The Escapists, Yooka-Laylee, Beyond Eyes… 2015 has been one of the most exciting years in Team17’s history. Not bad for a business that’s now 25-years-old. MCV speaks to CEO Debbie Bestwick on the company’s quarter of a century in the games industry.
For those that weren’t around 25 years ago, how did Team17 start?
It was an offshoot of Martyn Brown’s 17-bit software, my own [retail chain] Microbyte, and the owner of both companies – Michael Robinson. Michael was basically an entrepreneur who had the idea about building a games publisher that involved the games creators from 17-bit mixed with
the retailing and sales knowledge from Microbyte.
The business model at the time was a very simple one – What genres sell? Let’s make them better and at the very worst case, we can always breakeven by selling the games through our own retail chain. A bit like owning your own app store. It was certainly ahead of the times.
What do you think is the secret to Team17’s longevity?
That’s a difficult question.
For around ten of the past 25 years, all of them ironically post-Worms launching, we came so close to losing the business numerous times due to game slippage, less than smart business decisions and publisher traumas.
Worms changed everything about the company in 1995. Prior to that we were doing some very cool stuff – similar to what we are doing right now actually – with amazing games talent from around the world and I often wonder what else we would have done had Worms not landed. We should have stayed true to what we had been doing, but overnight nothing mattered but Worms. We really thought we were superstars and everything we touched would turn to gold, but the reality was that a lot of money was wasted on games that were never released. These included Rollcage, Allegiance, Witchwood, P.I.G, and so many more I won’t mention.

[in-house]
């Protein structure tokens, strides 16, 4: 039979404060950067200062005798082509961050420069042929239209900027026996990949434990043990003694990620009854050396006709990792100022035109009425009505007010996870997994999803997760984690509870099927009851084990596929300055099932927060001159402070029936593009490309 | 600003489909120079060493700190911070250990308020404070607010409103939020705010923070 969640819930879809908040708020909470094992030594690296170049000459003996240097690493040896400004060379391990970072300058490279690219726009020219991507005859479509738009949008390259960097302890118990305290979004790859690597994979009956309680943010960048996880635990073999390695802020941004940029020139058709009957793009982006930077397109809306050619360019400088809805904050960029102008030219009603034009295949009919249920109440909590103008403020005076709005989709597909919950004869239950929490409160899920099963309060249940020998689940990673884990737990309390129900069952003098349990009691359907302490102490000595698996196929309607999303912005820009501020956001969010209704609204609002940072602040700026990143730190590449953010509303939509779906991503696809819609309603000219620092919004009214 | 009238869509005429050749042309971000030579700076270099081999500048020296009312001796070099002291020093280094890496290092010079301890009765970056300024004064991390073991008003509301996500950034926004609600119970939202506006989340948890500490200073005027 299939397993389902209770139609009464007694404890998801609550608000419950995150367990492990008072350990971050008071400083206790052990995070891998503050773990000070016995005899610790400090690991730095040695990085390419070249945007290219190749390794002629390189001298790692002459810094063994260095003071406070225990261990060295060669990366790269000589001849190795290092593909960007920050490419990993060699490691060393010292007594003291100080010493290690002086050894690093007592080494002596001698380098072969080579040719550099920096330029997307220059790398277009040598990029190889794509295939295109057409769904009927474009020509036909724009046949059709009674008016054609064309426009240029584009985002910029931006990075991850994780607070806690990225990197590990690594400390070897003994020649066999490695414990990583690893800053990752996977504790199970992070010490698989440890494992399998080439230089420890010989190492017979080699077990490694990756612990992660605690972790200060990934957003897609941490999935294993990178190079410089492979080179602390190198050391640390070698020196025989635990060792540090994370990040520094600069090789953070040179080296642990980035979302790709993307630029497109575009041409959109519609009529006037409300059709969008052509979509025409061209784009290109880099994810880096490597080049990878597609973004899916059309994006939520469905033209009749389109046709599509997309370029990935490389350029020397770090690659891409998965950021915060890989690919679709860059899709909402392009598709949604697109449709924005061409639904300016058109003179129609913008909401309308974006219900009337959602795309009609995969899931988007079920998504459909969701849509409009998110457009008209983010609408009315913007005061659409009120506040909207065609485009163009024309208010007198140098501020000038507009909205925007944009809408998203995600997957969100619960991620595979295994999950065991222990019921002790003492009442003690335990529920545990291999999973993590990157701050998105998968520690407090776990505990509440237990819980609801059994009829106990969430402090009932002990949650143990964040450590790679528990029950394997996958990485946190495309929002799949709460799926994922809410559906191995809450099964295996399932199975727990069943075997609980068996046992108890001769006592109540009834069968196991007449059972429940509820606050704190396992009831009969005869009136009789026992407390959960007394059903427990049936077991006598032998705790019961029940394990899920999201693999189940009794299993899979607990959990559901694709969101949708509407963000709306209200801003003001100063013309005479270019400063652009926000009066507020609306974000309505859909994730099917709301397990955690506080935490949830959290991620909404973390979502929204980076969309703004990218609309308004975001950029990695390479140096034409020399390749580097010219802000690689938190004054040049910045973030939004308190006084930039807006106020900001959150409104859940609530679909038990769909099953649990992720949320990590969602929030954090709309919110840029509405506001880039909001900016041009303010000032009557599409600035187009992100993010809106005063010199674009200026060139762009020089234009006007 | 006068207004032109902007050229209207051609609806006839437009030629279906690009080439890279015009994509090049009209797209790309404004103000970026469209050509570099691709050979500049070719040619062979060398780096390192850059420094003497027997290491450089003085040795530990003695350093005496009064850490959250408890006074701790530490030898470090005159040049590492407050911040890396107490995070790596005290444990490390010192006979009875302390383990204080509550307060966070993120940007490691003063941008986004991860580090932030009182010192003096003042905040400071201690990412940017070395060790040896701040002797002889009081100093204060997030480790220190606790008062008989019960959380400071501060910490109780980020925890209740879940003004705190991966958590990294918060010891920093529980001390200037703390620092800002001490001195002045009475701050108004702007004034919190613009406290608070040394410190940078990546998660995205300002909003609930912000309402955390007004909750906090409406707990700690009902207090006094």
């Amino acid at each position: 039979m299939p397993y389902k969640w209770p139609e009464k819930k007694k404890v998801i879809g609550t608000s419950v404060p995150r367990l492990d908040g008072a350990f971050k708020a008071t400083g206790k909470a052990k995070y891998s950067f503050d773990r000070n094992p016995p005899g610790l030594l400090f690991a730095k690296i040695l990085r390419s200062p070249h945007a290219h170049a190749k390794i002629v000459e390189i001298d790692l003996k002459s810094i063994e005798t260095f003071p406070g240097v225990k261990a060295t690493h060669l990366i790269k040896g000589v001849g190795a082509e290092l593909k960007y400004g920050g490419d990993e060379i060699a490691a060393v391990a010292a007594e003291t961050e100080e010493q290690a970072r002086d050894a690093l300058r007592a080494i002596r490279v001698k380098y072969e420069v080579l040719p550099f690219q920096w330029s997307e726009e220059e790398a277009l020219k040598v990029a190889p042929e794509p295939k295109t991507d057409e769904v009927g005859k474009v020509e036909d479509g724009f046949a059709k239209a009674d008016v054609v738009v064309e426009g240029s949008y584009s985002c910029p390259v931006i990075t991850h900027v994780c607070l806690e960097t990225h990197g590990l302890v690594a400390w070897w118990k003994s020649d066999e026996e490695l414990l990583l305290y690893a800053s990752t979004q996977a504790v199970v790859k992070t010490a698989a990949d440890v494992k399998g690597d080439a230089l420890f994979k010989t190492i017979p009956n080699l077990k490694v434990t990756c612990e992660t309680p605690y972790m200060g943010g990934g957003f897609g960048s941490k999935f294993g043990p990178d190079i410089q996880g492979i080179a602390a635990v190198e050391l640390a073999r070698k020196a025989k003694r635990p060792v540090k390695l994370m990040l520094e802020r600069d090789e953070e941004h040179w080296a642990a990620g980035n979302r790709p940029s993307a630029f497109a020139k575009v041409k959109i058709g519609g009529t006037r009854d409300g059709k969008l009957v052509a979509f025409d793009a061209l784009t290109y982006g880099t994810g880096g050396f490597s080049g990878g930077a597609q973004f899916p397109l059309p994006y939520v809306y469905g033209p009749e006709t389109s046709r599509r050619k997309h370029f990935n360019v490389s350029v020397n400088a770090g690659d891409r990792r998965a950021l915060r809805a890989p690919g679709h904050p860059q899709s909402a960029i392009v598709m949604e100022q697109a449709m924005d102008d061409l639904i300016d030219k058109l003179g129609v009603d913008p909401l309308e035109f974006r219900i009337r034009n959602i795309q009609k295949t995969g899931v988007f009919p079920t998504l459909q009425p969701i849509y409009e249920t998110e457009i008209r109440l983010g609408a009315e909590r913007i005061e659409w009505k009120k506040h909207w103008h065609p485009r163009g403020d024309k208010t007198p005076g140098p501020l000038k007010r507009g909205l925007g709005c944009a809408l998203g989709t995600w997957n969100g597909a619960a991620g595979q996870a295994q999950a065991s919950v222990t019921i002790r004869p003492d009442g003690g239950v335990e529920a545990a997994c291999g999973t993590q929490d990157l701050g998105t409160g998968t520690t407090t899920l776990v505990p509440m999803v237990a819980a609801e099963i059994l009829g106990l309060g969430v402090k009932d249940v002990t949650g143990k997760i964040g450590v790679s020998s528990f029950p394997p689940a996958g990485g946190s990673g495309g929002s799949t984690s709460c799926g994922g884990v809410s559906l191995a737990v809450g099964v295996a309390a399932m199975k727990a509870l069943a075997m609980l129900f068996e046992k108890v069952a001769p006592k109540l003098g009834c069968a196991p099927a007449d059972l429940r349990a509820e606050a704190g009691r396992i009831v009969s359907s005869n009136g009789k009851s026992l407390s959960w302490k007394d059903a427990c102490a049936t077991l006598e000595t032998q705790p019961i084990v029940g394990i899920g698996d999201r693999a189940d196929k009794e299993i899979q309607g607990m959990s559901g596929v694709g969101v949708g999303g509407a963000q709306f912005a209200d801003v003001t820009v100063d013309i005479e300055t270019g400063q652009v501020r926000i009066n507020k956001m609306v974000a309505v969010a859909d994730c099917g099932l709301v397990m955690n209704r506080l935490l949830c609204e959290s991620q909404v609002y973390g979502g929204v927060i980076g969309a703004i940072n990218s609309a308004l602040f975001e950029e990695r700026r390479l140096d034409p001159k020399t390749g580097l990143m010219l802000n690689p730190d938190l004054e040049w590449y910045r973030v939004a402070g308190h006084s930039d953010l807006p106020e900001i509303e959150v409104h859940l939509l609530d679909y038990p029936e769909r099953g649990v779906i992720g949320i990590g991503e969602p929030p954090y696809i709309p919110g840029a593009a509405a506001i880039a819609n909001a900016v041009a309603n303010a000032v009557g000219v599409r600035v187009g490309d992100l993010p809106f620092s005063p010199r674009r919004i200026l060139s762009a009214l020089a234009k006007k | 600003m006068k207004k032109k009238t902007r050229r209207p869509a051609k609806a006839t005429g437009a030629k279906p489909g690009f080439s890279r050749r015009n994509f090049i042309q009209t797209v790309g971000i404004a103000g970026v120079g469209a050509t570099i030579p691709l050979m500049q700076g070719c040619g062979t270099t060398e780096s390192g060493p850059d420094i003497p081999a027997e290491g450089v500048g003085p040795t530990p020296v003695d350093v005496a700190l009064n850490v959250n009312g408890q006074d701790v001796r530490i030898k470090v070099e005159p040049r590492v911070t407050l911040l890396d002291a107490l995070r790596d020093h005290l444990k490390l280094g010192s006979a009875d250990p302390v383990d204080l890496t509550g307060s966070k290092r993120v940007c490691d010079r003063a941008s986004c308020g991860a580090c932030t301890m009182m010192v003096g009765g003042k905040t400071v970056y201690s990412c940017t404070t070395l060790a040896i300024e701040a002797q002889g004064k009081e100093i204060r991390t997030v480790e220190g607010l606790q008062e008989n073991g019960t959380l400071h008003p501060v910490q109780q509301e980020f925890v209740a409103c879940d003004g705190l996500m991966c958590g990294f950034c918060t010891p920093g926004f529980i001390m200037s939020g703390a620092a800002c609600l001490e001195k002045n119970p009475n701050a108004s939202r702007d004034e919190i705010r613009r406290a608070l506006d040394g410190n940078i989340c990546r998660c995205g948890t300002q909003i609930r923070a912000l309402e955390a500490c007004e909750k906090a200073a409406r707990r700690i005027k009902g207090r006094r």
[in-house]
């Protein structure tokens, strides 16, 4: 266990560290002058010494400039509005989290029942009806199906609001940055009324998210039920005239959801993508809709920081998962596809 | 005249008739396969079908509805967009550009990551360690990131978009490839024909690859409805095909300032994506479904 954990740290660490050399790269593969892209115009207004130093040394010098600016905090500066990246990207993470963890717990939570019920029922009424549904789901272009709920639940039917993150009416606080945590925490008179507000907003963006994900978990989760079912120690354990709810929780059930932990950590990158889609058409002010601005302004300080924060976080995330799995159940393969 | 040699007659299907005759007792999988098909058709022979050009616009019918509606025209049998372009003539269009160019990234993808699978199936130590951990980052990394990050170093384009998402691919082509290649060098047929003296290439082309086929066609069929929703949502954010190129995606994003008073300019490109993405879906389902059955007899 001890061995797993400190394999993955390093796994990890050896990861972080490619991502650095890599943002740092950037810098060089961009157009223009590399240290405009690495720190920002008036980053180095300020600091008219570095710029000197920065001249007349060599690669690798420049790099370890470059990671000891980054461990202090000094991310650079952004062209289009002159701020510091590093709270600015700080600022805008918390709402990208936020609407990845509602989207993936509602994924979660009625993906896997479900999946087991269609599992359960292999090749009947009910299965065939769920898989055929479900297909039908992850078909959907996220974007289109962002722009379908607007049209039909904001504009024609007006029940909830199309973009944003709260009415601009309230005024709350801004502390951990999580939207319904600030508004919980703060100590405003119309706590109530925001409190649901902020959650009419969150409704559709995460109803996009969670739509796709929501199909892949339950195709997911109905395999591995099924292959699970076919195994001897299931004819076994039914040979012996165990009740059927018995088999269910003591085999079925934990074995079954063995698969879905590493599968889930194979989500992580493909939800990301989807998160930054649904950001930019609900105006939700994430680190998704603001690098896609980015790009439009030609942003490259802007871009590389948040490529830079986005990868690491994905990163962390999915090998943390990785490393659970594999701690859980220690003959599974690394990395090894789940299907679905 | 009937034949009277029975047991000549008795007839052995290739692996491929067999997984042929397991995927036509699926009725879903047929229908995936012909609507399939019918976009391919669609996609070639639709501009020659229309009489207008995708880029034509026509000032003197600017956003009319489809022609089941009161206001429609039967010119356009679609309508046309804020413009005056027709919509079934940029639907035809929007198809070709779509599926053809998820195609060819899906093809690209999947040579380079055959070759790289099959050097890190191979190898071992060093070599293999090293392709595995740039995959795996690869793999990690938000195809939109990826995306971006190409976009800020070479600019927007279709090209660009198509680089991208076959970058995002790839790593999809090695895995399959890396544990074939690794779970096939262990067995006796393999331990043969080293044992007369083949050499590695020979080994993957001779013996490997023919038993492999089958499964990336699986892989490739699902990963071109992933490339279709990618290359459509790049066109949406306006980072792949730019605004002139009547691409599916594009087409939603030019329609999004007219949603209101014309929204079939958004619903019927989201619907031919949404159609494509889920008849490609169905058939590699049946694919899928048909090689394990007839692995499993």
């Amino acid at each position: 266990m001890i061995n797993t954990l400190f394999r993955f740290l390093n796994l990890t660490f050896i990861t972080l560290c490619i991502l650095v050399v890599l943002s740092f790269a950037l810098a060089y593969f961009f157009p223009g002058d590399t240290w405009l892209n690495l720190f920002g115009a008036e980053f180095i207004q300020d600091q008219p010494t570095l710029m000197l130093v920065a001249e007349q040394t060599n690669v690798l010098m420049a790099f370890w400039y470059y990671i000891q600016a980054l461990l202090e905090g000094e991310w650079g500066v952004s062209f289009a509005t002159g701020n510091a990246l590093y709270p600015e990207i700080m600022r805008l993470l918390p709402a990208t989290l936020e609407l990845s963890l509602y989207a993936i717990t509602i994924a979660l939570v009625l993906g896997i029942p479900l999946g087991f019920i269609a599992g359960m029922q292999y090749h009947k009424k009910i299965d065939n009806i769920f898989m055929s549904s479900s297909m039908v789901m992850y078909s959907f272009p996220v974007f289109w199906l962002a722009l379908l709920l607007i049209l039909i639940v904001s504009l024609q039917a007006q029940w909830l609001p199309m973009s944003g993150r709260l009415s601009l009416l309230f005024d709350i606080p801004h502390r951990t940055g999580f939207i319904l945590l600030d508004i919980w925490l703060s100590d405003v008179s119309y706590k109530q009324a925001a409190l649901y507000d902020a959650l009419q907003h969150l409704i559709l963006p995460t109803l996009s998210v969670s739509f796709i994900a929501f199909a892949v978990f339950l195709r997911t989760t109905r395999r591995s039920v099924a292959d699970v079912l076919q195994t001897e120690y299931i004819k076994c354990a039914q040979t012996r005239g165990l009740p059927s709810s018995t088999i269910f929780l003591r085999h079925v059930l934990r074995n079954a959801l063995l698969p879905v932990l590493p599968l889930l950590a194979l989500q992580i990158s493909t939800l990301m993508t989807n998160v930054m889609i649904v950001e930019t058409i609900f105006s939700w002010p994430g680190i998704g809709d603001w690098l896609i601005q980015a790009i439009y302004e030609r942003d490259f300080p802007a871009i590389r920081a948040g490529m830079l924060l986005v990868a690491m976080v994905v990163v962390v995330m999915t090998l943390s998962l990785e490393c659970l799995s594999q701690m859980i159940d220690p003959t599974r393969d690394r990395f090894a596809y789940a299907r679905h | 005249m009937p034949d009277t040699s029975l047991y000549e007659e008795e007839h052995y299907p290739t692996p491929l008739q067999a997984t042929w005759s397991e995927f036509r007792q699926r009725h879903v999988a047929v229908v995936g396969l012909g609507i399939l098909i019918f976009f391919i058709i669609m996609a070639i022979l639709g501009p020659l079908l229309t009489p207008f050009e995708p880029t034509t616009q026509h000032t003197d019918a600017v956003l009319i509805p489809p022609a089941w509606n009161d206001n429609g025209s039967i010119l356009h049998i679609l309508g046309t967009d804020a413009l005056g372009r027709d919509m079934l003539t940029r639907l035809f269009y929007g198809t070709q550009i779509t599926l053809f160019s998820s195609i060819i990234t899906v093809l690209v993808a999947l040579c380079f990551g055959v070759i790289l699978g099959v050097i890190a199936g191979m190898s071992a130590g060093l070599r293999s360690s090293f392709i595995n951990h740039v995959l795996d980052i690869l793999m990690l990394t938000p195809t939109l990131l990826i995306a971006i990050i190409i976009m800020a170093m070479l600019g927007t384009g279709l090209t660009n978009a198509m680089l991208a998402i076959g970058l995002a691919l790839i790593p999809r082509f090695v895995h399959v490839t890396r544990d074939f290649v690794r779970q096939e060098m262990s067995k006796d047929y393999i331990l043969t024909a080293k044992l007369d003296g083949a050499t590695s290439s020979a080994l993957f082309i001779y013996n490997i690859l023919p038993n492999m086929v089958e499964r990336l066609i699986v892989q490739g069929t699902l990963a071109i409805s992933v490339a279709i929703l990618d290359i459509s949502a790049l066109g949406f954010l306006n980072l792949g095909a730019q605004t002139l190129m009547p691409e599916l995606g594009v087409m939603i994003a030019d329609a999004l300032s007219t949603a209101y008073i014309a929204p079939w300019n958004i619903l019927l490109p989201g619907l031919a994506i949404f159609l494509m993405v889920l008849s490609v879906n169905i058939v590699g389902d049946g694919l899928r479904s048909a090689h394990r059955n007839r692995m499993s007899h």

I’d say, looking back now, that the Worms IP was as much a Godsend as a poison chalice.
Over the years, Team17 has“““““““““ had to learn to survive. We know how to dig deep, deliver commercially and Team17 also has a habit of being in there early on the next big thing, from mobile to digital to our own games label.
These days, Team17 has an incredibly resilient win attitude simply because we want to be the best. I’m incredibly proud to say we finally have the ‘Team’ part of our name in our work ethic.
From the top level down, across all of the teams we work with and our own people too, we all work to the same belief: ‘We win together and we fail together’. Working without fear is incredibly powerful and that’s the culture we’ve tried to instill across the board.
Where did Worms come from, and why do you think it has endured?
Andy Davidson [Worms’ creator] was a huge fan of our Amiga games and had popped in to see us at ECTS. He showed us the game and wanted to see if we’d sign it. That night, everyone simply could not stop playing it and the rest, as they say, is history.
Worms is one of those dream games that just watching people play pulls you in and has that addictive ‘just one more go’ gameplay. It also works well on all screen sizes and so obviously lends itself to every available format. It’s a gaming classic these days and it’s been a big part of many gamer’s lives for decades.
What impact did the rise of digital have on Team17?
We had our first PC game download in early 2000 and mobile in 2001, but once Steam, Microsoft, Sony and Apple entered the fray, it changed everything. This was definitely the turning point for us as it was the first time we were truly able to take control of our own business in a very long time.